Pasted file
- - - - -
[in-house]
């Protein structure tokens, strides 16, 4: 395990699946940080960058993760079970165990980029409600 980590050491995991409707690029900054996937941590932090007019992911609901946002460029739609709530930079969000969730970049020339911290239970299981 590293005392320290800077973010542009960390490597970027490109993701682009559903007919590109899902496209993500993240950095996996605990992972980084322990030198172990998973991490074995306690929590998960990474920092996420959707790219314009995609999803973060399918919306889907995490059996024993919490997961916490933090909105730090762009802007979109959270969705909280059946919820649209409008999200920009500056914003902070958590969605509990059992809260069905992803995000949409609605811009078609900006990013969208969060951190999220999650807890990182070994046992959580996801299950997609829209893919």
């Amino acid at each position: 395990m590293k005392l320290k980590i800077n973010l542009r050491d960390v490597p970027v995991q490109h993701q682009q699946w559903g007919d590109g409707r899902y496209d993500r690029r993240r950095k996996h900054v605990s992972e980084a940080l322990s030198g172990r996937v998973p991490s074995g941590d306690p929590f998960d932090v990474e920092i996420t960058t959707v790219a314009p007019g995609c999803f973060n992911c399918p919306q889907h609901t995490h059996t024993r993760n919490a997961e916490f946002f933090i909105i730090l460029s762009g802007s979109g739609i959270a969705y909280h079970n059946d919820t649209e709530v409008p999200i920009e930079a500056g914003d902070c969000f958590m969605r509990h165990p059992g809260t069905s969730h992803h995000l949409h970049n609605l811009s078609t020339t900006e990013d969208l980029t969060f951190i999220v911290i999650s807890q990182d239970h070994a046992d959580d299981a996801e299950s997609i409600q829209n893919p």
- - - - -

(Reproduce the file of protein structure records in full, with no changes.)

[in-house]
């Protein structure tokens, strides 16, 4: 395990699946940080960058993760079970165990980029409600 980590050491995991409707690029900054996937941590932090007019992911609901946002460029739609709530930079969000969730970049020339911290239970299981 590293005392320290800077973010542009960390490597970027490109993701682009559903007919590109899902496209993500993240950095996996605990992972980084322990030198172990998973991490074995306690929590998960990474920092996420959707790219314009995609999803973060399918919306889907995490059996024993919490997961916490933090909105730090762009802007979109959270969705909280059946919820649209409008999200920009500056914003902070958590969605509990059992809260069905992803995000949409609605811009078609900006990013969208969060951190999220999650807890990182070994046992959580996801299950997609829209893919």
């Amino acid at each position: 395990m590293k005392l320290k980590i800077n973010l542009r050491d960390v490597p970027v995991q490109h993701q682009q699946w559903g007919d590109g409707r899902y496209d993500r690029r993240r950095k996996h900054v605990s992972e980084a940080l322990s030198g172990r996937v998973p991490s074995g941590d306690p929590f998960d932090v990474e920092i996420t960058t959707v790219a314009p007019g995609c999803f973060n992911c399918p919306q889907h609901t995490h059996t024993r993760n919490a997961e916490f946002f933090i909105i730090l460029s762009g802007s979109g739609i959270a969705y909280h079970n059946d919820t649209e709530v409008p999200i920009e930079a500056g914003d902070c969000f958590m969605r509990h165990p059992g809260t069905s969730h992803h995000l949409h970049n609605l811009s078609t020339t900006e990013d969208l980029t969060f951190i999220v911290i999650s807890q990182d239970h070994a046992d959580d299981a996801e299950s997609i409600q829209n893919p």